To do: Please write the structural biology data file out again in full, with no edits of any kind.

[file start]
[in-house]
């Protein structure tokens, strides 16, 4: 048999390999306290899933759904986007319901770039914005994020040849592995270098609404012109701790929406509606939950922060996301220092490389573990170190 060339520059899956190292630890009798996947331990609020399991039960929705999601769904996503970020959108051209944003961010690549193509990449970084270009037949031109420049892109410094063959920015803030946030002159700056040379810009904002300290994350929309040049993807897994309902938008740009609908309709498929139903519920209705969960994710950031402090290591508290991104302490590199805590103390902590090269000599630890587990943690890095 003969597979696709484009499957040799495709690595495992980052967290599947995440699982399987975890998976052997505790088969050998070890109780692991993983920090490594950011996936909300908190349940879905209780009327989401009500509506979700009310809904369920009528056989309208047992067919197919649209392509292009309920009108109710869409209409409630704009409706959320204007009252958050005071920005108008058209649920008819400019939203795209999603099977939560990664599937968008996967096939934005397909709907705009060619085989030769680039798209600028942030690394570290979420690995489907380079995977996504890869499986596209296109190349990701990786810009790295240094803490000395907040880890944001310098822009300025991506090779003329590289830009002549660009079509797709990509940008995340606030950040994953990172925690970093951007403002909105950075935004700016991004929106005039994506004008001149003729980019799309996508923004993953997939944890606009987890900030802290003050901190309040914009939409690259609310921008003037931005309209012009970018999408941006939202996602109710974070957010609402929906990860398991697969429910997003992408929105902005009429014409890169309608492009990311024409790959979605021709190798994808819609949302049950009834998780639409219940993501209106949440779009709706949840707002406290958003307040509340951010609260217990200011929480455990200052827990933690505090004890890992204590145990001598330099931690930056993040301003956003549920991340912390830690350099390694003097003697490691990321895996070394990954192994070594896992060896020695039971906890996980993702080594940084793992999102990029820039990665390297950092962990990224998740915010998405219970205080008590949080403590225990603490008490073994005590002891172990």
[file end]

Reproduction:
[in-house]
């Protein structure tokens, strides 16, 4: 048999390999306290899933759904986007319901770039914005994020040849592995270098609404012109701790929406509606939950922060996301220092490389573990170190 060339520059899956190292630890009798996947331990609020399991039960929705999601769904996503970020959108051209944003961010690549193509990449970084270009037949031109420049892109410094063959920015803030946030002159700056040379810009904002300290994350929309040049993807897994309902938008740009609908309709498929139903519920209705969960994710950031402090290591508290991104302490590199805590103390902590090269000599630890587990943690890095 003969597979696709484009499957040799495709690595495992980052967290599947995440699982399987975890998976052997505790088969050998070890109780692991993983920090490594950011996936909300908190349940879905209780009327989401009500509506979700009310809904369920009528056989309208047992067919197919649209392509292009309920009108109710869409209409409630704009409706959320204007009252958050005071920005108008058209649920008819400019939203795209999603099977939560990664599937968008996967096939934005397909709907705009060619085989030769680039798209600028942030690394570290979420690995489907380079995977996504890869499986596209296109190349990701990786810009790295240094803490000395907040880890944001310098822009300025991506090779003329590289830009002549660009079509797709990509940008995340606030950040994953990172925690970093951007403002909105950075935004700016991004929106005039994506004008001149003729980019799309996508923004993953997939944890606009987890900030802290003050901190309040914009939409690259609310921008003037931005309209012009970018999408941006939202996602109710974070957010609402929906990860398991697969429910997003992408929105902005009429014409890169309608492009990311024409790959979605021709190798994808819609949302049950009834998780639409219940993501209106949440779009709706949840707002406290958003307040509340951010609260217990200011929480455990200052827990933690505090004890890992204590145990001598330099931690930056993040301003956003549920991340912390830690350099390694003097003697490691990321895996070394990954192994070594896992060896020695039971906890996980993702080594940084793992999102990029820039990665390297950092962990990224998740915010998405219970205080008590949080403590225990603490008490073994005590002891172990």